In physical structure, alpaca fiber is somewhat akin to hair, being very glossy. The most valuable fleece comes from the alpaca's blanket, which is the main part of the body between the hind end and neck and above the belly.
This is a look at suri fiber. Viewing the fiber close to the skin allows you to check on the luster, since alpacas love to roll in dust. We don't wash alpacas--only their fleece after shearing!
Fiber from the neck may be as fine as the blanket in some alpacas, but generally is shorter. Although the blanket is “prime” alpaca, the neck fiber is valued by hand spinners who prepare their own fiber.
Belly and leg fiber, besides being much shorter, is less fine, but good for rugs, felting and other craft projects. I use some of the belly/leg fiber in my garden as mulch around plants!
More about suris and suri fiber
The suri alpaca evolved from the vicuña, and since the time of the Incas has been selected for its rare and unusual phenotype and fiber. Native to the Andean altiplano, some believe the suris originated in one small area of Peru, while others believe it is a recessive gene occasionally expressed in the larger alpaca population. Treasured by Inca Rulers, suri fiber was reserved exclusively for Inca Royalty, with the offense of anyone other than Royalty wearing suri fiber punishable by death.
Since the times of Inca Royalty, suri fiber has been synonymous with luxury to those lucky few who have known its qualities. With a silky soft hand and elegant luster, much of the suri fiber produced in the altiplano is sold to Italian couture houses. European processors have long recognized the 22 natural colors of huacaya alpaca, but the rare suri has been primarily only available in whites and fawns. Ultimately, though, we expect to see the same range of colors as is currently available in huacaya alpaca.
Suri fiber has some unique characteristics. It can be as fine as cashmere (17 microns being common for baby suri and tui suri), with adults ranging up to 28 microns. Due to the cellular structure of the fiber, it has a hand as soft as cashmere, but with the luster of silk. One large advantage suri has over cashmere, camel and vicuña is the longer staple length, which means items made from suri will not pill as easily.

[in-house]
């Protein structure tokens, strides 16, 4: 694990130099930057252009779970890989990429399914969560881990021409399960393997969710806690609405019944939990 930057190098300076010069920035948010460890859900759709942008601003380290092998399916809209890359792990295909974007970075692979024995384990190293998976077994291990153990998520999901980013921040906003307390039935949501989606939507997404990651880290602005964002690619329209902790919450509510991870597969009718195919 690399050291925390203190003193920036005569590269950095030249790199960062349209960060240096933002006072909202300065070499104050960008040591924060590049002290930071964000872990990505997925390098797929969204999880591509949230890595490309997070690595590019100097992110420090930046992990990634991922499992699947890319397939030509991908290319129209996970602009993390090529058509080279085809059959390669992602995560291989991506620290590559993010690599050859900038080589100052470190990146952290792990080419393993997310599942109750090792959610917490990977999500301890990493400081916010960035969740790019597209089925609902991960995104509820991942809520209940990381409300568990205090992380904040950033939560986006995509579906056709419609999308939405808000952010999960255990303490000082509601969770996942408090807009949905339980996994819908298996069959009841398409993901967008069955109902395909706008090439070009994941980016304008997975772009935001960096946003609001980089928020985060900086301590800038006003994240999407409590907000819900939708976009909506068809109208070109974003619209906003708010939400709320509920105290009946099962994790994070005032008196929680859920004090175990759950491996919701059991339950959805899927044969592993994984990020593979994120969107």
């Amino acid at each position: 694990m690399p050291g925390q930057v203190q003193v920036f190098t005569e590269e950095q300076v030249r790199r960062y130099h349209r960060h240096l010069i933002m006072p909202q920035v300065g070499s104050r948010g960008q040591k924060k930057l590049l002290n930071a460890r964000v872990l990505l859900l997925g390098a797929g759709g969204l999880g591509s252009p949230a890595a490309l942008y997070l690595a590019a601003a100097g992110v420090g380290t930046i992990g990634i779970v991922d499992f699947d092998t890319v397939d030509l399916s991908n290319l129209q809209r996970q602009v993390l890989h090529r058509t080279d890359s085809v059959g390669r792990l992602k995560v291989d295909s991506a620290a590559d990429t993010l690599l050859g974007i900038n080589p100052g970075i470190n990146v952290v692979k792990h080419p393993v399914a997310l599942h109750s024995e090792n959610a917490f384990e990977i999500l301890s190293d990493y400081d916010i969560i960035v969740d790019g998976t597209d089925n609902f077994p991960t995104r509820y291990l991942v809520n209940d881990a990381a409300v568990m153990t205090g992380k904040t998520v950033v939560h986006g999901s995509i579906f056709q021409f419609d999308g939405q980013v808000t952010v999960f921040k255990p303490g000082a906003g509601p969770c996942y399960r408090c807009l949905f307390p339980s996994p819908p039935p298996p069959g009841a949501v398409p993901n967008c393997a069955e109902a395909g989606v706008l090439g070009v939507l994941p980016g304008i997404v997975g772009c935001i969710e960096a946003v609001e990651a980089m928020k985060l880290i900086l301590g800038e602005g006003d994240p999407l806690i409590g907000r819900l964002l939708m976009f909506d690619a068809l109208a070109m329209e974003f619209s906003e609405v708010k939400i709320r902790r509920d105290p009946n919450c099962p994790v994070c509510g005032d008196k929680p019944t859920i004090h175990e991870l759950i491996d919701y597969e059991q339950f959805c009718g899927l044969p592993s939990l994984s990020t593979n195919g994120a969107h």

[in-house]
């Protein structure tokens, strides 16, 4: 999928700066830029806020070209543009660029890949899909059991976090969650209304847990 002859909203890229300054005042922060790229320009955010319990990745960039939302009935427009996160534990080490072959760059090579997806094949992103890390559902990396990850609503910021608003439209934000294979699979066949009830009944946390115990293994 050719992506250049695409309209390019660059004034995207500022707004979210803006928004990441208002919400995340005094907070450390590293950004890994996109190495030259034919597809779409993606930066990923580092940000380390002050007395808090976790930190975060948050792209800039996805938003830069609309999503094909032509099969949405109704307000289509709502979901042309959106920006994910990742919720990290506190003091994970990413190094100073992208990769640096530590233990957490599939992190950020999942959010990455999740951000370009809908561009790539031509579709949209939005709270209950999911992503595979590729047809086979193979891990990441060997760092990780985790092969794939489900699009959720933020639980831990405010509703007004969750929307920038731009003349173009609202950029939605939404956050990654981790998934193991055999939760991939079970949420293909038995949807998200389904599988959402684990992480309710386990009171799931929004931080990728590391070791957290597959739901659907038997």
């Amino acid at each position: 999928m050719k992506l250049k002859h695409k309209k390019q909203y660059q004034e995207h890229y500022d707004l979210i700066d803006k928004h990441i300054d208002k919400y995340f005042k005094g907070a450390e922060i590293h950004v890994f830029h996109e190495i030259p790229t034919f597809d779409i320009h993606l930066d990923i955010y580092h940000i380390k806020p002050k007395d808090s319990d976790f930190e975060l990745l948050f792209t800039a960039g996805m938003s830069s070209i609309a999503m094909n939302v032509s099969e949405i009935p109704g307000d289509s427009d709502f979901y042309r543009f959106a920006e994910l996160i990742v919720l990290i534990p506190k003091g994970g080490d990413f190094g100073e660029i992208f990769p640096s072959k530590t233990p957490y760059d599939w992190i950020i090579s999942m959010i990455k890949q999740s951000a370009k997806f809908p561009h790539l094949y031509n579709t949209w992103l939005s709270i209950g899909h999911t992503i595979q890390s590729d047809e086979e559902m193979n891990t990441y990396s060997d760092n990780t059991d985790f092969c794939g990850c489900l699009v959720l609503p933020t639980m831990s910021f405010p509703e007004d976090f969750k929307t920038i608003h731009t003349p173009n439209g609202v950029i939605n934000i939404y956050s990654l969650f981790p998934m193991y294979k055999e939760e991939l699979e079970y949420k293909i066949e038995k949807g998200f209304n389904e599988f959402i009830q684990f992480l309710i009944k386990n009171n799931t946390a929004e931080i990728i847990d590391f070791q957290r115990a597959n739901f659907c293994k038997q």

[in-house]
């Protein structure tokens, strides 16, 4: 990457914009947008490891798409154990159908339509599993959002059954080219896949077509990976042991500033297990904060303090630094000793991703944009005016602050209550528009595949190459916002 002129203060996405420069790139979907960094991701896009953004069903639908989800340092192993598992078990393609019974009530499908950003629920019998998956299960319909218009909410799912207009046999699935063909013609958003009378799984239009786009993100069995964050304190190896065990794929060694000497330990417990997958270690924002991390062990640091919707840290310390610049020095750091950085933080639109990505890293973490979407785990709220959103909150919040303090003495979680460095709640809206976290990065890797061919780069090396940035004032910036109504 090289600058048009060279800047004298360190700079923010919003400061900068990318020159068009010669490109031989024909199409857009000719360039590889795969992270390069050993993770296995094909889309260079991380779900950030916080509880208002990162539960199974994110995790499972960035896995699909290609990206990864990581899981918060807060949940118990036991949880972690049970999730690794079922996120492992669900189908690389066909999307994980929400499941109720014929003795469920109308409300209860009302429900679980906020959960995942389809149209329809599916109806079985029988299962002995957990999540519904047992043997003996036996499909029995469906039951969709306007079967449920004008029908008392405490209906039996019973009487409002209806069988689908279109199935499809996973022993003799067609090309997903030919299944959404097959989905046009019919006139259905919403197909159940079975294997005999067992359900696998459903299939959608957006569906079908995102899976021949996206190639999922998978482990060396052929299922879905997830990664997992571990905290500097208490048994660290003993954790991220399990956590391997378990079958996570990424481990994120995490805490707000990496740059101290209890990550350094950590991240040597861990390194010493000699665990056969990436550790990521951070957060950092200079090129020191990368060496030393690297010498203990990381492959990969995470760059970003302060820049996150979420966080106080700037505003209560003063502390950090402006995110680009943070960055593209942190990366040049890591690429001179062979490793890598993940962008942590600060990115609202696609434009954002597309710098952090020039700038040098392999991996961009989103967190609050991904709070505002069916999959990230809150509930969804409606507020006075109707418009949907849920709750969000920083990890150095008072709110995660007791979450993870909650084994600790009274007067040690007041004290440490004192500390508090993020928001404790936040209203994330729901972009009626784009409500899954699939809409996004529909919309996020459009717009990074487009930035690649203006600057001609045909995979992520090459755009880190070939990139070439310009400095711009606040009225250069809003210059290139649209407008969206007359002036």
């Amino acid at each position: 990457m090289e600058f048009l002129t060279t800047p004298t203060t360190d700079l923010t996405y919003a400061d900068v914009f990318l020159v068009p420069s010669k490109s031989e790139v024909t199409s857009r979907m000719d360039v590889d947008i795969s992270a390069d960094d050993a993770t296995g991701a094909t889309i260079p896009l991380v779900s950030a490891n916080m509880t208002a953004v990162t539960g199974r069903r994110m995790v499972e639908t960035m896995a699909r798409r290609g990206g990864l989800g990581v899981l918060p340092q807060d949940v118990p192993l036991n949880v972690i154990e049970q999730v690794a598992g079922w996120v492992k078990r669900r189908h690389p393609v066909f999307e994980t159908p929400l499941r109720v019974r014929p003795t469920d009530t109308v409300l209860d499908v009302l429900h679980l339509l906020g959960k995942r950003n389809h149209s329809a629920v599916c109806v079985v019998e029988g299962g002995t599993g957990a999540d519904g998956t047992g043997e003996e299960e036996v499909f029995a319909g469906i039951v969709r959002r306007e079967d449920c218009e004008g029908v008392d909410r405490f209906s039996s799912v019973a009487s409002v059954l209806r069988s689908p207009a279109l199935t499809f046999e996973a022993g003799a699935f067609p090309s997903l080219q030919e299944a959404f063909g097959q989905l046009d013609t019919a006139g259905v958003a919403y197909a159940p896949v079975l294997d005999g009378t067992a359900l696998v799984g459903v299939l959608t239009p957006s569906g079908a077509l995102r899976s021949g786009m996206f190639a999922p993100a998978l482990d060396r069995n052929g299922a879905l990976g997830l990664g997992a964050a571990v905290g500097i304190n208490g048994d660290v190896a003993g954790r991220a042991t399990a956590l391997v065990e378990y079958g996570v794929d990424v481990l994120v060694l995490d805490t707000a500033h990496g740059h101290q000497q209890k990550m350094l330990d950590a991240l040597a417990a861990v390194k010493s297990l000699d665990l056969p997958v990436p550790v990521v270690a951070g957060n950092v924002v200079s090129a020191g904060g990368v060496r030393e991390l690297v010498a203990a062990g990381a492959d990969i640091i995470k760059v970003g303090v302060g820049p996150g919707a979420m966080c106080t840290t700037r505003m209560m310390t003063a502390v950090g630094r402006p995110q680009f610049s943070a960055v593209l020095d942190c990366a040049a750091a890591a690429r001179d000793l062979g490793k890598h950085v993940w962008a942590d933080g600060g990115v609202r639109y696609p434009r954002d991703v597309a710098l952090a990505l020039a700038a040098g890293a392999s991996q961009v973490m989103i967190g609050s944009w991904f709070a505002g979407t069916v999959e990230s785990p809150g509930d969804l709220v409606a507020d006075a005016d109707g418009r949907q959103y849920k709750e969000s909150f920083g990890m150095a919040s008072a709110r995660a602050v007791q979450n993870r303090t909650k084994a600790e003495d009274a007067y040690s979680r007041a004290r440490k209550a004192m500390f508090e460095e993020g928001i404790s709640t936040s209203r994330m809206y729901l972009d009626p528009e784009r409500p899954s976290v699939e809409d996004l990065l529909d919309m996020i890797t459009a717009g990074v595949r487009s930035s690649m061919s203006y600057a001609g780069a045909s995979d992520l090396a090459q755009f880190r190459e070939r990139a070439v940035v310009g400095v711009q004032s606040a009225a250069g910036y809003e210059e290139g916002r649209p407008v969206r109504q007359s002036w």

Suri fiber is suited to both woolen and worsted processing, but shows the greatest luster when spun worsted. Knitwear made from 100 percent has a wonderful drape, but little memory (which is why I have my yarns processed with silk and/or merino).
A study funded by the Alpaca Research Foundation concludes that compared to wool of similar fineness, alpaca was shown to be much more heavily medullated (having a hollow core--a distinctive feature of alpaca), longer, and considerably stronger.
There exists much information about alpaca fiber. For example, folks traveling to South America should be aware that producers can say an item is 100% alpaca, but it may include sheep's wool or llama. It it's not very soft (or more expensive), this indicates the addition of other fibers.
It is incorrect to believe that "baby" alpaca means the produce was made from a cria--"baby" is a term indicating the grade, or micron count, of the fiber:
Alpaca fleece does not retain water, is thermal (because it is hollow) even when wet and can resist solar radiation effectively. These characteristics guarantee the animals a permanent and appropriate coat to fight against the extreme changes of temperature.This fiber offers the same protection to humans. Alpaca socks are known for their softness, warmth, and ability to wick moisture!
The Yocom-McColl lab in Denver, CO, perform tests on alpaca fiber samples they receive to determine its micron count. Reports given include the following information:
Average Fiber Diameter (AFD) is the fiber diameter in microns. Standard Deviation is a term representing an average of individual deviations (plus or minus micron values) from the mean or AFD. The smaller the Standard Deviation, the more uniform the population of fibers measured. It is the most stable of variability measures and is used in the computation of other fiber statistics such as the Coefficient of Variation (CV).
The CV is the standard deviation divided by the Average Fiber Diameter multiplied by 100 and reported as a percentage.
The percentage of fiber greater than 30 microns is of interest because it shows the coarse edge that determines the final useof the fiber. It has a relationship to the strength of the yarn processed from raw fiber and influences the "prickle" factor, the scratchy quality associated with coarser fibers.